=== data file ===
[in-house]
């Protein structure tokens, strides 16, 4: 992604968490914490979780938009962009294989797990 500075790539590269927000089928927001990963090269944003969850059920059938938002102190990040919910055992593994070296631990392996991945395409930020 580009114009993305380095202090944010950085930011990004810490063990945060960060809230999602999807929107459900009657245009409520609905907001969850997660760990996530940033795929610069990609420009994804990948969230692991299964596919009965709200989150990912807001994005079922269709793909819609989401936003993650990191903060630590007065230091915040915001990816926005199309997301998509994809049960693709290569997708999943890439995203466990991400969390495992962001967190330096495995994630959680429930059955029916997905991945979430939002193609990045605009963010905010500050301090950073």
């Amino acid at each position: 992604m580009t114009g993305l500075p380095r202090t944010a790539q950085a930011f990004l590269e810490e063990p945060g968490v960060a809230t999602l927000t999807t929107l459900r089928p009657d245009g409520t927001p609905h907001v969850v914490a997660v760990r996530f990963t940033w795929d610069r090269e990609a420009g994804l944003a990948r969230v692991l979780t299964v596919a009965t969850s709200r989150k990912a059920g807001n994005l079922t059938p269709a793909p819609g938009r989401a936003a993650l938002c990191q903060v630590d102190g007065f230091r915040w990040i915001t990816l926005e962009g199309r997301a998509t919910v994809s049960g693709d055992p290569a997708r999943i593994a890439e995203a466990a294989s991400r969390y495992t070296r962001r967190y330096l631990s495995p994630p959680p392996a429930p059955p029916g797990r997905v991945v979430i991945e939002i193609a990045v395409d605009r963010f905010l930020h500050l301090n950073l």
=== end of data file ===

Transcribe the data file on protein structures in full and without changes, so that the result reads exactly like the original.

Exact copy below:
[in-house]
């Protein structure tokens, strides 16, 4: 992604968490914490979780938009962009294989797990 500075790539590269927000089928927001990963090269944003969850059920059938938002102190990040919910055992593994070296631990392996991945395409930020 580009114009993305380095202090944010950085930011990004810490063990945060960060809230999602999807929107459900009657245009409520609905907001969850997660760990996530940033795929610069990609420009994804990948969230692991299964596919009965709200989150990912807001994005079922269709793909819609989401936003993650990191903060630590007065230091915040915001990816926005199309997301998509994809049960693709290569997708999943890439995203466990991400969390495992962001967190330096495995994630959680429930059955029916997905991945979430939002193609990045605009963010905010500050301090950073």
């Amino acid at each position: 992604m580009t114009g993305l500075p380095r202090t944010a790539q950085a930011f990004l590269e810490e063990p945060g968490v960060a809230t999602l927000t999807t929107l459900r089928p009657d245009g409520t927001p609905h907001v969850v914490a997660v760990r996530f990963t940033w795929d610069r090269e990609a420009g994804l944003a990948r969230v692991l979780t299964v596919a009965t969850s709200r989150k990912a059920g807001n994005l079922t059938p269709a793909p819609g938009r989401a936003a993650l938002c990191q903060v630590d102190g007065f230091r915040w990040i915001t990816l926005e962009g199309r997301a998509t919910v994809s049960g693709d055992p290569a997708r999943i593994a890439e995203a466990a294989s991400r969390y495992t070296r962001r967190y330096l631990s495995p994630p959680p392996a429930p059955p029916g797990r997905v991945v979430i991945e939002i193609a990045v395409d605009r963010f905010l930020h500050l301090n950073l």